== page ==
Sunday, November 27, 2011

Rangers 1872: The Gallant Pioneers by Gary Ralston (Breedon Books 2009)

Undoubtedly, Rangers suffered at the hands – and wallets – of the English clubs, who set up raiding parties that would have been the envy of any 16th-century border reiver. First to go in 1880 was Scottish international Hugh McIntyre, older brother of Tuck and a member of the Cup Final team of 1879, who quit for Blackburn Rovers after they bought him a pub in the town. He went on to win three FA Cup-winners’ medals in successive seasons with his new side in 1884, 1885 and 1886. He was followed to the Lancashire club by founding father Peter Campbell and, although he played several times for Blackburn, he never moved to the area. Rangers lost another stalwart of the 1879 team, William Struthers, who signed for Bolton Wanderers in 1881, quickly followed to the same club by half-back John Christie, no doubt lured by the promise of riches extolled by his former teammate. The finger lingered around the influence of Hugh McIntyre, in particular, in convincing young Scots to ply their trade in the south because then, as now, there were lucrative finders’ fees up for grabs. Agents were despised and routinely beaten up and one G.L. Harrison from Nottingham had cause to wish he had never wandered down the Copland Road on 1 August 1889, when he arrived in Glasgow in a bid to lure defender John Hendry, an early darling of the Light Blues legions, south of the border.   Harrison’s plan was cunning, as he roped in then Scotland striker Jimmy Oswald (who later went on to play for Rangers) to accompany him to Ibrox on the promise of a £5 commission if they persuaded Hendry south. They had already trawled the player’s home town of Uddingston in a vain bid to track him down, but the fear of losing their top talents was so strong among many of the leading Scots clubs, including Rangers, that they regularly formed vigilance committees to keep their non-professionals (in theory at least) away from the paid ranks of the English game. Word quickly spread around Ibrox, which was hosting an amateur sports that Thursday evening, of the danger in their midst. Panic ensued and Hendry was quickly shepherded away from the dangerous suitors while Oswald, who played for Notts County, was led to safety, surviving the baying mob only because of his standing in the game and the presence of a team from the Rangers committee around him. Harrison was not so lucky as he attempted to sneak from the ground and down Copland Road, only to be accosted by two irate Bears. The full story then unfolded in the Scottish Sport, filed by ‘an eye witness’ with more than a hint of eager pleasure:

‘“You are looking for someone?” politely enquired the smallest of the two, as they came up with their prey.

“No-no,” replied the tall, handsome swell – for with all his audacity he looked a swell – but he did so with a look and hesitancy which identified him at once.

“We were told you were looking for someone,” insisted the sly, self-possessed questioner.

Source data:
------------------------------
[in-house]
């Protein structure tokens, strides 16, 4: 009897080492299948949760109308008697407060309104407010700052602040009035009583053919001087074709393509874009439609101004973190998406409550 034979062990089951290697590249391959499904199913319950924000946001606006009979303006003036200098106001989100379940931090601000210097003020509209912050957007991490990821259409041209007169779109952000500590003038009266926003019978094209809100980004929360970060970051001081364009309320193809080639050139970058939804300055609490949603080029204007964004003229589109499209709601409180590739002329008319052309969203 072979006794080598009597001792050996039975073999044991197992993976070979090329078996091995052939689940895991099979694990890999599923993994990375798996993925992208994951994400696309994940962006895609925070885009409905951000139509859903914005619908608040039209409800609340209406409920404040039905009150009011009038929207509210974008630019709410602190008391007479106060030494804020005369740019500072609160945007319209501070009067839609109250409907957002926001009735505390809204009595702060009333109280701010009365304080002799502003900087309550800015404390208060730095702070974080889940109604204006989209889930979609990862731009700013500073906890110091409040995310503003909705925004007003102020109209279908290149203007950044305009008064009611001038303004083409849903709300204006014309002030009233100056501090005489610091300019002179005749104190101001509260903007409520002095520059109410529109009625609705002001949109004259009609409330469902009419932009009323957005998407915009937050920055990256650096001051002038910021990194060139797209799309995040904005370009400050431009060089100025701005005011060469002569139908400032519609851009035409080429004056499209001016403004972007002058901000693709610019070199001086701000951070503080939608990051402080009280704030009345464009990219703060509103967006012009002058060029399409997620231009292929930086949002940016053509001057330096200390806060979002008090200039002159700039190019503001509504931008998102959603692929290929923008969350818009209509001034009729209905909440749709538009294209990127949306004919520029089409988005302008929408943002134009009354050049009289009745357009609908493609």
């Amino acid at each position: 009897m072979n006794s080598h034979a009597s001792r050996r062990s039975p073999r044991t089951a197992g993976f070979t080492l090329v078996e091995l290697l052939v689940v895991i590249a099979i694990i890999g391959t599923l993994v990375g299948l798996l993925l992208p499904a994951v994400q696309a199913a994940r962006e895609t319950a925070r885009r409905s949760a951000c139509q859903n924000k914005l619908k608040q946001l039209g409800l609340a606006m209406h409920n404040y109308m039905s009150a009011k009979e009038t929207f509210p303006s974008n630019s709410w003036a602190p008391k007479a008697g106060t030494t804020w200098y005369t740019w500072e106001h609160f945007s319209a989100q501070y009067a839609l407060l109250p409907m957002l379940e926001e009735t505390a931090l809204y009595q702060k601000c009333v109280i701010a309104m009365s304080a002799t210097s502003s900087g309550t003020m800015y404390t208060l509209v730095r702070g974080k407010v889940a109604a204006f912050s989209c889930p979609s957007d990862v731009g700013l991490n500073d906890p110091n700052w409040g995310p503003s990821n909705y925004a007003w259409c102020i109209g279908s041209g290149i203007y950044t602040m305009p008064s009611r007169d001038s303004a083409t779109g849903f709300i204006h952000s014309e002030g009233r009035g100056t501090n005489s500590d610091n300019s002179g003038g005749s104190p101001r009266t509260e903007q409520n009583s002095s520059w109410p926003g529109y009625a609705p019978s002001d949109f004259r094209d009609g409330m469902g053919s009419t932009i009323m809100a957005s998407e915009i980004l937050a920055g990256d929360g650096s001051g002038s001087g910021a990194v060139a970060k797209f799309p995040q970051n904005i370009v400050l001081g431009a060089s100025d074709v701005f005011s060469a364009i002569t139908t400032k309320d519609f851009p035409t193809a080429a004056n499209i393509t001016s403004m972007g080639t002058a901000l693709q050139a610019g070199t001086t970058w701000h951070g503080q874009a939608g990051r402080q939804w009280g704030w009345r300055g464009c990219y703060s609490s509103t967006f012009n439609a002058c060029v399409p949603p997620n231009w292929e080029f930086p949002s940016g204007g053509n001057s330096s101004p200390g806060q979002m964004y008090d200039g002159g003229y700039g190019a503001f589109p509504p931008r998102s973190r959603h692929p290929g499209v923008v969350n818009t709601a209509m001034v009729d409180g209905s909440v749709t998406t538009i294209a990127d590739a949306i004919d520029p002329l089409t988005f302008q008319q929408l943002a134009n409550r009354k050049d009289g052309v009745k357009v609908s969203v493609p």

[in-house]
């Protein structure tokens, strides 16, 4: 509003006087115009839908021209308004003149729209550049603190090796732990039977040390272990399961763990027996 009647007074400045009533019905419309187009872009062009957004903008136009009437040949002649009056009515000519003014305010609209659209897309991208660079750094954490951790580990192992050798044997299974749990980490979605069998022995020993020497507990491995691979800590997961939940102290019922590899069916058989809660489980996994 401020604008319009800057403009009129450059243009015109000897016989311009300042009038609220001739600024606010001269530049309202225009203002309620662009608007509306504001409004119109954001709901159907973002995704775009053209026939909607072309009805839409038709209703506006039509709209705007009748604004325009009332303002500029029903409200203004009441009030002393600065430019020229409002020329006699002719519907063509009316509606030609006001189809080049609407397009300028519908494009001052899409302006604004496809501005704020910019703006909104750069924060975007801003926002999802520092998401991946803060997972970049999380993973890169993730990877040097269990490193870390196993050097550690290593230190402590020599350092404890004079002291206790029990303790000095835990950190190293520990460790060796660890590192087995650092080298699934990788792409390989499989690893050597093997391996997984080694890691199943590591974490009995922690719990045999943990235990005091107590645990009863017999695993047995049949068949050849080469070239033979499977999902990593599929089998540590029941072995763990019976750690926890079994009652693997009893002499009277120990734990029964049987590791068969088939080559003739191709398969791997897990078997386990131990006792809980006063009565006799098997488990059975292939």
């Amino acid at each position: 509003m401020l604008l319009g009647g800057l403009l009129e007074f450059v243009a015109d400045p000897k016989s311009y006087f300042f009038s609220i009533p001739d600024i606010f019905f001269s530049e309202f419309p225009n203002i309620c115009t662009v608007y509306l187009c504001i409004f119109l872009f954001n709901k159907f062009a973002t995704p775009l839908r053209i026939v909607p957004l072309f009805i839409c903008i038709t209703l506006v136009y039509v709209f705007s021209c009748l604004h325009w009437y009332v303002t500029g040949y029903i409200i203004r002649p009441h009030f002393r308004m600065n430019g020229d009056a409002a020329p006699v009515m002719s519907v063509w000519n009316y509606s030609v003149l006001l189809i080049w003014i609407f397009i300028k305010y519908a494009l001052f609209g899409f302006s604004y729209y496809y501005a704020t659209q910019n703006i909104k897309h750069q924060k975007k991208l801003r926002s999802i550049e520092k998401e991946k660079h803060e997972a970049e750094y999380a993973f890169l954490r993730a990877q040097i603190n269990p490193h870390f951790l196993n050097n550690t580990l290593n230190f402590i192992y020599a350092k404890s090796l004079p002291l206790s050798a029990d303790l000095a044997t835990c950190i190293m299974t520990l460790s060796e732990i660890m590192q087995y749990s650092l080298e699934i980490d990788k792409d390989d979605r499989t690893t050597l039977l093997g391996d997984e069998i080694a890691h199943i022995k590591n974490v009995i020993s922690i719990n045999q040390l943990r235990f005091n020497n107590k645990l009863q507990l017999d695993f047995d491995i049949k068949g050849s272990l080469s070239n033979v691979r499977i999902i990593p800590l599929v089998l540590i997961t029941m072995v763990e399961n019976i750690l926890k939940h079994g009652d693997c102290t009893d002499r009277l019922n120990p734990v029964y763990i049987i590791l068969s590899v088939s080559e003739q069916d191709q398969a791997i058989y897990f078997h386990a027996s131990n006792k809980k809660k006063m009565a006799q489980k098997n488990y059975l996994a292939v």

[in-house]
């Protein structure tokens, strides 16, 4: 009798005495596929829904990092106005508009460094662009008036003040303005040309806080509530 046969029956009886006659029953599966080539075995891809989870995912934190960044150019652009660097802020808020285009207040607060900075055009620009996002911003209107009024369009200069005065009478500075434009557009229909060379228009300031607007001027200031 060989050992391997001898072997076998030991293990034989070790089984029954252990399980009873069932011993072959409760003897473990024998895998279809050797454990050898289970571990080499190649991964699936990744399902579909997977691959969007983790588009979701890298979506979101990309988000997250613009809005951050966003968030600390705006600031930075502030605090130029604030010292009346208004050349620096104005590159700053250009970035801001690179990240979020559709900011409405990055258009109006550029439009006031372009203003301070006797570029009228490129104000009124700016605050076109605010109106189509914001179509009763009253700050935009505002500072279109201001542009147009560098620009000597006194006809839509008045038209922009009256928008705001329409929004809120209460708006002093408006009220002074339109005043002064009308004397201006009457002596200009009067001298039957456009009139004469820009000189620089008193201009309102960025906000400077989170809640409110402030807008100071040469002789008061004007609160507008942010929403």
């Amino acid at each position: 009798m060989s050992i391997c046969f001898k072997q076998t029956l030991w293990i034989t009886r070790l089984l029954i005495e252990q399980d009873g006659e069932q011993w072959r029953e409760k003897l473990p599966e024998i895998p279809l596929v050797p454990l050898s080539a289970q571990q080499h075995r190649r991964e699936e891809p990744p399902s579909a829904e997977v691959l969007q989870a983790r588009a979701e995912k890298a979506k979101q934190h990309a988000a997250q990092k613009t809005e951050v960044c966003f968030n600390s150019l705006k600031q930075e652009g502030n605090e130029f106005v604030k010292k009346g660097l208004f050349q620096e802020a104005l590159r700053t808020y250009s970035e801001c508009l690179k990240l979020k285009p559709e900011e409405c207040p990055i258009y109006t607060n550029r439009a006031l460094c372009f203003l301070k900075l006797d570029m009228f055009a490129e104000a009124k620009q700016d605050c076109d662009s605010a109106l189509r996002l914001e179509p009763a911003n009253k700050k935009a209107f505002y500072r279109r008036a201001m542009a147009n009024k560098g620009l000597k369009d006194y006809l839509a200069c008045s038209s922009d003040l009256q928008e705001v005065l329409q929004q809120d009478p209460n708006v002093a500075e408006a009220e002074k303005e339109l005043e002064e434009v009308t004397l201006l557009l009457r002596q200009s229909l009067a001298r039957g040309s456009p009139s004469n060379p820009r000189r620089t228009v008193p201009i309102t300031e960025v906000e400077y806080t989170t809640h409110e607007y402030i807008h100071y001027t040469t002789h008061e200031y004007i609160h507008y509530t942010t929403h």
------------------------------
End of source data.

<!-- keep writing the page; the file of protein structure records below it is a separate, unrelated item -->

“Oh, no. There…there must be some mistake.”

“Were you not wishing to see John Hendry of the Rangers?”

An enquiring glance at his tormentors and a faltering “no” was the reply.

Then the second party spoke, but it was aside, and as if to his companion. “What’s the use o’ makin’ a clown o’ me. I thocht it was a good thing. I’ll awa’ back to Oswald,” and he cast a withering look at his apparently perplexed companion.

The trick had fairly trapped the agent however, for in answer to a last attempt to draw him, his wily inquisitor was at length assured, in a half apologetic tone, that he did want to see Hendry and that he had at first denied his real mission because of the fear he had of the club’s supporters, whose attentions were evidently not of the most reassuring.

“Well, this is Hendry,” said the sly one, after a little more cross questioning, and pointing to his companion who, I need hardly say, was only a cruel impersonator playing a part in the interests of his club.

The “swell” became reassured, looked more like his audacious self, and prepared to do business.

“Do you want me to go to England?” inquired the bogus Hendry after being duly introduced and informed of the terms.

“Yes, I want you to go to England.”

“Are you perfectly sure you want me to go to England?”

“Yes.”

“Well, take that!” and before anyone could say Jack Robinson the seducer was sent sprawling on the ground with a lick which could scarcely be described as a baby-duster.  

 The elongated representative of the ascendant element in English football was not long in getting to his feet, but there was no fight in him. He took to his heels and, as if pursued by an evil spirit, careered down the road at the most undignified speed imaginable. Unfortunately for him, a crowd of unsympathetic Rangers were coming up the road as he was frantically tearing down and they, taking the situation at a glance, cruelly intercepted him and he was once more in the remorseless hands of the Philistines.

  There is no use in prolonging the sequel; sufficient to say that, after a good bit of running in as earnest an obstacle race as was ever ran, he reached Princes Street, about half a mile away, where he was mercifully taken in by a young Samaritan married couple, and allowed to sufficiently recover from his baptism of fright and fists to be able to be sent to his hotel [St Enoch’s] in a cab. When I saw the bold adventurer lying low upon a couch, blanched, speechless, and sick unto death, with several well known members of the Rangers holding his low lying head, and timing his quick beating pulse, I did think that the way of transgressors is hard. Probably G.L. Harrison will not again put his prominent features within a mile of Ibrox Park on a similar errand.

1 comment:

Darren said...

Admittedly it's a long quote but you must admit it's funny.